"Then listen. As I said this happened a long time ago when I was still a jawan in the Army-3rd Gurkha Rifles. a well-trained infantry unit. There was pride in being a Gurkha. It is the case with every man in a regiment- a sense of pride and loyalty to his unit. We were posted in Kashmir at the time. Somewhere in Batlik sector. Life was harsh. There is no place as beautiful and as painful as Kashmir. For one thing, the place is beautiful, but the people have gone through a lot in their lives. Life as you know is harsh over there, a struggle to live in some parts. What with the terrorist activity in the region, life is sacred to the people there and our lives were intermingled with the lives of the people there. It was a very stressful period, when you are always on the highest alert everytime you are on duty and that happpened every day; it was enough to drive normal people half-mad. In the armed forces that's a way of life and it has to be come to terms with. My unit was headed by Capt. Rajesh Sinha, a young officer but very caring and at the same time strict with us jawans. We enjoyed our time with him. He was quite frank, open, no room for doubt and life was simple for him and that suited us as well. Its when you have a good superior officer that life becomes bearable in the army. Barrack life was good; me,munnah, chalu, everyone, it was one for all and all for one there. Everyone owed their life to everyone else and it was simple that way. We would go out on sortees on recconaisance according to our duty-schedule.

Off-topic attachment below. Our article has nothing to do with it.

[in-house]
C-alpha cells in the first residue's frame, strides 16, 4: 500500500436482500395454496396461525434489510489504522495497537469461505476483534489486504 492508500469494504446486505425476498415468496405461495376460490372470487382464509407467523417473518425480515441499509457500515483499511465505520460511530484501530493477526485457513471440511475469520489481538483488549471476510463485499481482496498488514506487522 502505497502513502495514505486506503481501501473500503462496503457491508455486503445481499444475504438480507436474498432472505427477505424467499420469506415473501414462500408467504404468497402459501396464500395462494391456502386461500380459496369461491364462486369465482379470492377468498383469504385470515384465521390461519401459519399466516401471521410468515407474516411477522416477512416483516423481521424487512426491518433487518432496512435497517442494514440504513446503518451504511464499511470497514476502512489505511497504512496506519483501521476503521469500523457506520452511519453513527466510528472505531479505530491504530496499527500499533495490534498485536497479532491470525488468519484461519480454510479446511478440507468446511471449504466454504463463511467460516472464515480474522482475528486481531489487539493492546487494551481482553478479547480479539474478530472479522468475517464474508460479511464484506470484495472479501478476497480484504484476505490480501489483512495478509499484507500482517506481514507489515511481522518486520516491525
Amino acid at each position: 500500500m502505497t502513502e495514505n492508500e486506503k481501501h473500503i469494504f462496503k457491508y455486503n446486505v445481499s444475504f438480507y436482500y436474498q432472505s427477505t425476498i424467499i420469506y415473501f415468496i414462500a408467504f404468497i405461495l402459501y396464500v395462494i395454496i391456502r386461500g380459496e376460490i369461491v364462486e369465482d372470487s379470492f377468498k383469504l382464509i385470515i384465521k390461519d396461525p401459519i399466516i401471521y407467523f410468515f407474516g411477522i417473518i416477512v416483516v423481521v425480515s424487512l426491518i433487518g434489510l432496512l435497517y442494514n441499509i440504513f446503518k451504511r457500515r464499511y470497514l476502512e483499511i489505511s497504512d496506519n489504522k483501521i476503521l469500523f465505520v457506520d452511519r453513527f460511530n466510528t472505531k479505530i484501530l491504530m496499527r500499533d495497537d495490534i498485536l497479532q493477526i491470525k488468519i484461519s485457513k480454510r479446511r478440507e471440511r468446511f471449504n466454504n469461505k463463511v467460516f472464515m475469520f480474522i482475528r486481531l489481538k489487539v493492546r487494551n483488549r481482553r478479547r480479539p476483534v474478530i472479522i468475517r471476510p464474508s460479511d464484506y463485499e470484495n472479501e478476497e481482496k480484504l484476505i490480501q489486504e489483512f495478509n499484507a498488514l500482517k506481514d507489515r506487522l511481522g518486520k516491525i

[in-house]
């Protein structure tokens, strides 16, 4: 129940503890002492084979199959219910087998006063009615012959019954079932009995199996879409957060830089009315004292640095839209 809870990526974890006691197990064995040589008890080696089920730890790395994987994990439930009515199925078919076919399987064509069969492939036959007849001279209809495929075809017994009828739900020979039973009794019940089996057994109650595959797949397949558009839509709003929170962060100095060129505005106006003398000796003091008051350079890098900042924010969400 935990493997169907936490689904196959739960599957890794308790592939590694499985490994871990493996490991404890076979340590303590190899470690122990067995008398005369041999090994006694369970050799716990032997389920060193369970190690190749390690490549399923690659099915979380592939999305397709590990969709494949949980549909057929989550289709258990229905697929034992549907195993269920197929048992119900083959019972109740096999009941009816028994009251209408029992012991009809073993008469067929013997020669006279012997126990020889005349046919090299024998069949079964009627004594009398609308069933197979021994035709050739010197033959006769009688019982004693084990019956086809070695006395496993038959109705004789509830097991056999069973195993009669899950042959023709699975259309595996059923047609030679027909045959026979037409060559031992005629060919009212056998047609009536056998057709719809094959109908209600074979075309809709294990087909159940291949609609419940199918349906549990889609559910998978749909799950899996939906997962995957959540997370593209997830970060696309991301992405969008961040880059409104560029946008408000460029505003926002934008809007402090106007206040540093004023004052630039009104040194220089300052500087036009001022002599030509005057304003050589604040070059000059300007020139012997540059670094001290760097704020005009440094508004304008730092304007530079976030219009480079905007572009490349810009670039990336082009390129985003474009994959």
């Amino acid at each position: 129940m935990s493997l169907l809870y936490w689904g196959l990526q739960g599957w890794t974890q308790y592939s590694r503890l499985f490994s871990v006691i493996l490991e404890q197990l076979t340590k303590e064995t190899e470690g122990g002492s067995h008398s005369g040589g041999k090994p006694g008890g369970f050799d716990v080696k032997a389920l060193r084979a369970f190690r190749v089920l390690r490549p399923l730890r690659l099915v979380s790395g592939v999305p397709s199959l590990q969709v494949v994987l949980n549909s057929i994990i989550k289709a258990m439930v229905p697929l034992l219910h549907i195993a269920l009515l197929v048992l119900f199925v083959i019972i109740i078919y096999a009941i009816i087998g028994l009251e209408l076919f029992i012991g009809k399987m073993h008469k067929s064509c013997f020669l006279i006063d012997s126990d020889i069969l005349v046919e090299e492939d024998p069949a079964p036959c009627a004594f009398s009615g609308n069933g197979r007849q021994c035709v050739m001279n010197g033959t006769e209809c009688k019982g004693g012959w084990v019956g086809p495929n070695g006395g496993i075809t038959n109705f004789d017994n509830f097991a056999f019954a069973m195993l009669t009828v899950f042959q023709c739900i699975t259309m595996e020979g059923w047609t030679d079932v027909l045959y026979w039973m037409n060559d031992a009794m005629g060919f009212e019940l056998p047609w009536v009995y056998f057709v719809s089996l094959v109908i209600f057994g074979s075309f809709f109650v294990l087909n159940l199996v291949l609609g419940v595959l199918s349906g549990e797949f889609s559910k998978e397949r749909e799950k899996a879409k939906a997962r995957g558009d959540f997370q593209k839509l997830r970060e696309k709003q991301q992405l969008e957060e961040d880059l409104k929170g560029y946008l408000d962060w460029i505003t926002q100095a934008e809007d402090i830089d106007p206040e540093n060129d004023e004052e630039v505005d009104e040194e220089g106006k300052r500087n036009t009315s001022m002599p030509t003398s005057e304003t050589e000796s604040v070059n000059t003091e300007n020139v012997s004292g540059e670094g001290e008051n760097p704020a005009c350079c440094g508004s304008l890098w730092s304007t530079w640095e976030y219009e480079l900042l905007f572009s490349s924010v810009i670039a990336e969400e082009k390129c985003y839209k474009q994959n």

It was the height of winter in the valley; snow was falling covering everything feet deep. That day our unit had to go on a recce and we set off in our truck for the first leg of the journey, till the outskirts of the village we were in. One round of the village and there was no sign of anything unusual. We headed out to the outskirts, where we left the truck and headed out on foot over what was once a goat-track, through the snow. There were houses ahead in the hills and we would check up on them as we passed, and out into the wilderness and the hills beyond. We had food for two days in the wild as we would probably have to camp out for a night or two. As we passed the houses nearby there was no sign of any untoward activity and the locals waved at us as we passed. We reached the last of the houses where the local head informed us that all was well, but we'd better check on Amjad Ali's house as we went as he had not seen Amjad or his wife Rani for quite a few days, and since there had been a blizzard was not able to go check himself. We thanked the chief and as we walked ahead, the captain called us together and explained that it was probably nothing but we had be a bit careful about this last piece of news. True, a blizzard could have kept people estranged but there had been news of possible terrorist crossings into the region, and a missing persons report is a possible sign of trouble. This put everyone on a new sense of alert and we continued forward. Amjad was a goatherd who lived in the hills ahead. He lived with his wife and their daughter Shamjana and theirs was the last house in the trail, quite removed and in the hills. We started climbing and each breath was a spike to the chest. The snow was falling thick and we were actually thankful, for, in our present condition it would mask our arrival if there was anything more to the chief's story. We split into two columns and each man scanned the area around him as he walked. About a 100 yards from the house and deep into the thicket surrounding it, the captain signalled for us to halt. We were surrounded by sal trees and brush vegetation, all covered with snow and the house was yet to come into view.